Sefton Veterans Project helps Seaforth hero receive his father’s lost medals

A WAR hero from Seaforth has been formally presented with the medals of his father who served in the First World War.

Henry Edward Whetnall, 89, was joined by other veterans at the Bowersdale Centre where they were given medals in a touching ceremony attended by the Mayor of Sefton and MP Peter Dowd.

Henry, who served for his country during the 1939-45 period in a bomb disposal team in Palestine, has social media to thank for helping to reunite him with his father’s medals.

The Champion reported in February 2015 how the ex-serviceman was given his own medals which he had lost after getting help from Sefton Veteran’s Project.

The group then shared the story on social media and Henry’s distant cousin, Rita, who lives in America, spotted it while researching her own family tree and decided to get in touch.

She helped Henry locate his father’s medals and a presentation was held on Wednesday, March 2.

David Smith of Expect Ltd and Project Manager of the Sefton Veterans Project, said: “It was an incredible story last year. When Henry told us about his missing medals, we worked hard to track them down from the Ministry of Defence, and it was a very moving presentation.

“As soon as Rita got in touch, we knew we had to present Henry with his father’s original medals to give the honour and respect both men deserved.”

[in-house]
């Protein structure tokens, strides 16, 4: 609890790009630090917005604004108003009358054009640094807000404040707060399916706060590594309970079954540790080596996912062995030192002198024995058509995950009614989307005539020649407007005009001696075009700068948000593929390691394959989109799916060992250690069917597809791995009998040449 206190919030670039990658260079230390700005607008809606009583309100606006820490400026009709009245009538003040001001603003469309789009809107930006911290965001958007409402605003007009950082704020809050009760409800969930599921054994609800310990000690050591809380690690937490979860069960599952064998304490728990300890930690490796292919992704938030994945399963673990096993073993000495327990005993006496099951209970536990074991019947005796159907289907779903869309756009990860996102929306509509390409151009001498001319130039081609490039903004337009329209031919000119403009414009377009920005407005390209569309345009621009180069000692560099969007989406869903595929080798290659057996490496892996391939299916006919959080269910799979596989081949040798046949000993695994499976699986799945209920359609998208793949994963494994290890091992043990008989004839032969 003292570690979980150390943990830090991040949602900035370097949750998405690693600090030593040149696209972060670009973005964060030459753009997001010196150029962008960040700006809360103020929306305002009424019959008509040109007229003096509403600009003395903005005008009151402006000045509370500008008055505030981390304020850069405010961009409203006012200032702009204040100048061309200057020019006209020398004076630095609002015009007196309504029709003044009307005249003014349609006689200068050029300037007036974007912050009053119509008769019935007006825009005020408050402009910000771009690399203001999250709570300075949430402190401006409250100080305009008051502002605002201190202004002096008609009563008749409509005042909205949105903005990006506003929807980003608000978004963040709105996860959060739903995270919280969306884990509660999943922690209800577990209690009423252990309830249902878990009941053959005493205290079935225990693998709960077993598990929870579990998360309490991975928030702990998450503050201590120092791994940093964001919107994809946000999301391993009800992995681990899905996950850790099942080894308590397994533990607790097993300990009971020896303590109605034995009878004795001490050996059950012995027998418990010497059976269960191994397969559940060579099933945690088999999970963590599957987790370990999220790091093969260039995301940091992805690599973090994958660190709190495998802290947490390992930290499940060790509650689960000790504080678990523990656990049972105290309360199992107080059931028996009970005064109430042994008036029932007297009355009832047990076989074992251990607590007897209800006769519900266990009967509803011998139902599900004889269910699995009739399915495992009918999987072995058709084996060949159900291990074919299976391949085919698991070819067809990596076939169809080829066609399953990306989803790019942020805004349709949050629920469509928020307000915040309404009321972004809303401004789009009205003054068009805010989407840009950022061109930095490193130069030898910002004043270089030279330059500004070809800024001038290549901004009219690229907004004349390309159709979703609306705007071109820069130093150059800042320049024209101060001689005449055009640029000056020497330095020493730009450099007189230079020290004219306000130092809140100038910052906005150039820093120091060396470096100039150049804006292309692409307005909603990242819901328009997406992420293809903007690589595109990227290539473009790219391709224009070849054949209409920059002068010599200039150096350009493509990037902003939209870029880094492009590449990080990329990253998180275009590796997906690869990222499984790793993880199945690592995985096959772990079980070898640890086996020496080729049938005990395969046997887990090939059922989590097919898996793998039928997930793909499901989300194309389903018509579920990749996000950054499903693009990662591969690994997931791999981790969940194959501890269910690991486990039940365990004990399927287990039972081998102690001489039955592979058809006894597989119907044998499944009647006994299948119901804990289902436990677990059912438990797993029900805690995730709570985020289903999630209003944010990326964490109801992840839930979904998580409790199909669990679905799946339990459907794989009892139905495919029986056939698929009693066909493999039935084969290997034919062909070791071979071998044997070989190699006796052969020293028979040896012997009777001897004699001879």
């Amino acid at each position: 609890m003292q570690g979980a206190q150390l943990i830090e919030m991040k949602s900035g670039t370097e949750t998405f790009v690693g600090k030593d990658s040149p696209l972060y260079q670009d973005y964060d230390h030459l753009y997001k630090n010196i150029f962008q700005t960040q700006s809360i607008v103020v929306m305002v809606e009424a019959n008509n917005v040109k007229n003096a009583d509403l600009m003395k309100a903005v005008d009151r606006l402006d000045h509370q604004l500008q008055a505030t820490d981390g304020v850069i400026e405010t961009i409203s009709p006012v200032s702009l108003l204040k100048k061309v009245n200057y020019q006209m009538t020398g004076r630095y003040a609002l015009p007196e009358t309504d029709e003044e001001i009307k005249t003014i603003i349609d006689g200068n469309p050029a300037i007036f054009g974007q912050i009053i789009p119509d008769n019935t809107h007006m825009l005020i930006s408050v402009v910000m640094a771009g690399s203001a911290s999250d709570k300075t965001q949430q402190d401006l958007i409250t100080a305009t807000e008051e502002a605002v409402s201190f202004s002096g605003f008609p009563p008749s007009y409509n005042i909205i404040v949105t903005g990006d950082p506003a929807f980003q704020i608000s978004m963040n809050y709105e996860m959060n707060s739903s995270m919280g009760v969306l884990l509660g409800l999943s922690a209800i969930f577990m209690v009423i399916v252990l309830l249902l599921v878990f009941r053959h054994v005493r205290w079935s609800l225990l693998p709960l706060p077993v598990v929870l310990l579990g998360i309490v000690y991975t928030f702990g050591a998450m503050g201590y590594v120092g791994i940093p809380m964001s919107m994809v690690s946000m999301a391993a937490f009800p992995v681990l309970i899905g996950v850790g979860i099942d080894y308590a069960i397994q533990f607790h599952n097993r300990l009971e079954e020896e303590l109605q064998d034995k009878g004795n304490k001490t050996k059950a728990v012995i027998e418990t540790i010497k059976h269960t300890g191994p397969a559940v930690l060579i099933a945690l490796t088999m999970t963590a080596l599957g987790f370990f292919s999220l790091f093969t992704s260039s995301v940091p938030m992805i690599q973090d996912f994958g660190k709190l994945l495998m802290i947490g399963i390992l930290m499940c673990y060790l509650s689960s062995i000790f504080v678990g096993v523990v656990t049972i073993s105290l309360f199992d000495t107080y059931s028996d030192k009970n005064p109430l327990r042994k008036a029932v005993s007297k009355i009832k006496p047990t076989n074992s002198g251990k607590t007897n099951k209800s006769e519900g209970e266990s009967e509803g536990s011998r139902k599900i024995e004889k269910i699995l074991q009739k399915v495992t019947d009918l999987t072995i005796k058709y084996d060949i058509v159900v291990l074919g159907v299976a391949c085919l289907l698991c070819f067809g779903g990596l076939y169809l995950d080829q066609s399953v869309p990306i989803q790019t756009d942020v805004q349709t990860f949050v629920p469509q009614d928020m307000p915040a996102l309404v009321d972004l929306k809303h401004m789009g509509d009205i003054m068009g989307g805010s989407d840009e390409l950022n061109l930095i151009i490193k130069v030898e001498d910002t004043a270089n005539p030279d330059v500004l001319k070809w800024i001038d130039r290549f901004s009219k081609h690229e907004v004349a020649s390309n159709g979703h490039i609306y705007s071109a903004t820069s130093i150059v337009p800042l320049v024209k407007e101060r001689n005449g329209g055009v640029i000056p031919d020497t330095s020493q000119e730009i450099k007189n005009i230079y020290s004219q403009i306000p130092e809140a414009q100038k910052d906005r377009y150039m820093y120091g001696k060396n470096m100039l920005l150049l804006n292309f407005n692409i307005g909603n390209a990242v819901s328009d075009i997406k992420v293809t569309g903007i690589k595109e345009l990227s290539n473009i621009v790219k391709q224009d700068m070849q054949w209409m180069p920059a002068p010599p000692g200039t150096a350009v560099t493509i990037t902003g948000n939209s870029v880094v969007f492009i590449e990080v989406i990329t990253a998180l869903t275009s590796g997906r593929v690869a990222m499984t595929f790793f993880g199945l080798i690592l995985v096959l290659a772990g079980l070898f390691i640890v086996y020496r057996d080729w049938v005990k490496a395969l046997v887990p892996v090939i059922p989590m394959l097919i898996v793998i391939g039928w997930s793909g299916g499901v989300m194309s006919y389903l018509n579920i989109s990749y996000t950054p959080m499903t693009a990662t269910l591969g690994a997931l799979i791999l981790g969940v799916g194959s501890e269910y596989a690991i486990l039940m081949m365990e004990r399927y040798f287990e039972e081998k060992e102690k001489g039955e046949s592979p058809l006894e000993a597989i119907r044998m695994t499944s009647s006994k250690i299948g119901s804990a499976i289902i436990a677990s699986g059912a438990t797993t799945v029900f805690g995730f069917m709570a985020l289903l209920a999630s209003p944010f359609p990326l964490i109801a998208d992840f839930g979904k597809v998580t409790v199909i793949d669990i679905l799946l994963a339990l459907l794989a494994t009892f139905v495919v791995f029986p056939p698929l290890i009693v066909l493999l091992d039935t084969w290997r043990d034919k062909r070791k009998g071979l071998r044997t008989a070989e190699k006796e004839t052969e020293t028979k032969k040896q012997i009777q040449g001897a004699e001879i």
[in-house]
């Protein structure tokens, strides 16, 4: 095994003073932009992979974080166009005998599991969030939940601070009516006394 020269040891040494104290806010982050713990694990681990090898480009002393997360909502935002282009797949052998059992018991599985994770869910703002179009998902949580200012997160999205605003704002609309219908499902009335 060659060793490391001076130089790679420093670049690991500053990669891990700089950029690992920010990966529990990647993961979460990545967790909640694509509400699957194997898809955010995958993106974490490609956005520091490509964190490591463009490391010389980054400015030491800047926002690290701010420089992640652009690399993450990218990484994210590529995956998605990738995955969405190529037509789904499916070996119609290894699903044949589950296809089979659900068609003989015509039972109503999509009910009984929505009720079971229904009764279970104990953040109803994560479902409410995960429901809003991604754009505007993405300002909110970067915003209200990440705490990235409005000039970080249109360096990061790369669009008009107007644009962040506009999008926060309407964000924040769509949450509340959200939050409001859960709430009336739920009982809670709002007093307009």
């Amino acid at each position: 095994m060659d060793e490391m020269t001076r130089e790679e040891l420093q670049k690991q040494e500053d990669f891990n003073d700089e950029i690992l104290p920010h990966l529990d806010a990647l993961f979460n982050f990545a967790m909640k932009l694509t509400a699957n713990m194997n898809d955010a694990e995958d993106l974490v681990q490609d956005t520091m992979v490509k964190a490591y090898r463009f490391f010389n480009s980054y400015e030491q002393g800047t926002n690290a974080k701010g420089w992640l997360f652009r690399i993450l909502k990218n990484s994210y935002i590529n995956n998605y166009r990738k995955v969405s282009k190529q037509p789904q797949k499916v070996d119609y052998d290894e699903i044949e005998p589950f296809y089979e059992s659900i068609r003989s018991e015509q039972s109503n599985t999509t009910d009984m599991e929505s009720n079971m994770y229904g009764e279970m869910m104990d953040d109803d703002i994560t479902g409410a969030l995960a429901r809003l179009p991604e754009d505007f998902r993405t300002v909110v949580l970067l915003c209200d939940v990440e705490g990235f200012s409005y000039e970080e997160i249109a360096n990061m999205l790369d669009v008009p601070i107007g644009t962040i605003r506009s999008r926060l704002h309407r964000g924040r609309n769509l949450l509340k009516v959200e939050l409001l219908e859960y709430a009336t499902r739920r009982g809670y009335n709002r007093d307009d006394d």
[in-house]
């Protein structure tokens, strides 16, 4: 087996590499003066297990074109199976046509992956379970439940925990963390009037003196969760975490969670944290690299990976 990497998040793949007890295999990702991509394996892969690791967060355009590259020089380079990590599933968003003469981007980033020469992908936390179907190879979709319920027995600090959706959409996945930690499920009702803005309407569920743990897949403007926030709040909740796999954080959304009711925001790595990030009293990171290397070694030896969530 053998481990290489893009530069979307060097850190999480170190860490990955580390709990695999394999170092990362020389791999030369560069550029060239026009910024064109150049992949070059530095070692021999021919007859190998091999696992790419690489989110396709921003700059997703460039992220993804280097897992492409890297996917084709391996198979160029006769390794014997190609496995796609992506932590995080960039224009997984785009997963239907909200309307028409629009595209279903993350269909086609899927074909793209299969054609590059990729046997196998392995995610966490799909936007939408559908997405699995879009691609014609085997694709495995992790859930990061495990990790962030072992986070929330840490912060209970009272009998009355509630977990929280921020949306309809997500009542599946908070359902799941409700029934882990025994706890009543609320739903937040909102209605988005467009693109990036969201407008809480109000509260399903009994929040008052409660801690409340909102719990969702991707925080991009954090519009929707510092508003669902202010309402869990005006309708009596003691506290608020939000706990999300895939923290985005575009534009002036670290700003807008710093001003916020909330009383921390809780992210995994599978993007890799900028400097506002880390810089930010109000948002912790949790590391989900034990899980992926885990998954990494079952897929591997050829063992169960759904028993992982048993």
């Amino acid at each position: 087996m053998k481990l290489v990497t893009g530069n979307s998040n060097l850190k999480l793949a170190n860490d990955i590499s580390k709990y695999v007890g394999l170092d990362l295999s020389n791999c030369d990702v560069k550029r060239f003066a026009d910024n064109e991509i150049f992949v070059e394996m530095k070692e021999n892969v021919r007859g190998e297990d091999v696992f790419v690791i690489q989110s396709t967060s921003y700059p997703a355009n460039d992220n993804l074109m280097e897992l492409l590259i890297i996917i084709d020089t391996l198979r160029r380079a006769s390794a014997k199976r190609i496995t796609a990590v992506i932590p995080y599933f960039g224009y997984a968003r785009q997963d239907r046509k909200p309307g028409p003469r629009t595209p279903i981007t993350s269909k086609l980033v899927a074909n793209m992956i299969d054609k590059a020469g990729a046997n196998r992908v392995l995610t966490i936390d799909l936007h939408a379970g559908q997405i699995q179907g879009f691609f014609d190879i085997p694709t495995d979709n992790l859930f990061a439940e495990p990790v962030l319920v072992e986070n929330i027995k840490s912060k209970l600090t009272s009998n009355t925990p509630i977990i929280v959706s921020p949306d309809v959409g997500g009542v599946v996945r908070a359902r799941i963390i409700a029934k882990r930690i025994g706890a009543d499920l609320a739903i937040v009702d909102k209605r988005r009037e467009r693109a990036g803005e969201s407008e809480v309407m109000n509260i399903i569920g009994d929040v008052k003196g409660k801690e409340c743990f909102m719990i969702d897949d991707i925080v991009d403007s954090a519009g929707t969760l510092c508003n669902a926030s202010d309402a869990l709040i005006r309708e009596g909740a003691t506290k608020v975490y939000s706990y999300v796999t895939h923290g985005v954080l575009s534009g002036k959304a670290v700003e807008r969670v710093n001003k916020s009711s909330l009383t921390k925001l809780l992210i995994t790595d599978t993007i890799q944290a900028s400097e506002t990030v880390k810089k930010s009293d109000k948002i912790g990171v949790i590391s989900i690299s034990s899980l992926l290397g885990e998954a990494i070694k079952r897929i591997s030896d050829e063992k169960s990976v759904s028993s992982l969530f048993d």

Sefton Veterans Project is delivered by the charity Expect Ltd, a charity providing services to people living with learning disability and mental health problems.

The project’s primary focus is the mental wellbeing of ex-service personnel and their families, and part of its work is to track down and reunite veterans with their missing medals.

Two other local veterans, Tess Cameron and Colin Johnson, joined Henry last week as they also received lost medals.

Tess, who served in the Royal Navy from 1943-46, was reunited with her Second World War General Service Medal and Colin, who served in the Royal Green Jackets, received the Long Service and Good Conduct medal, awarded after 18 years of service.

David added: “Reuniting veterans with lost medals is just one aspect of our work.

“We believe it’s incredibly important to formally acknowledge these military honours.

“It’s bringing back pride, recognising those who risked their lives, and not forgetting theirs and their fallen comrades’ sacrifices.”

The medals were presented by Commodore Gary Doyle, a senior Royal Navy officer and the new regional commander for Northern England and the Isle of Man.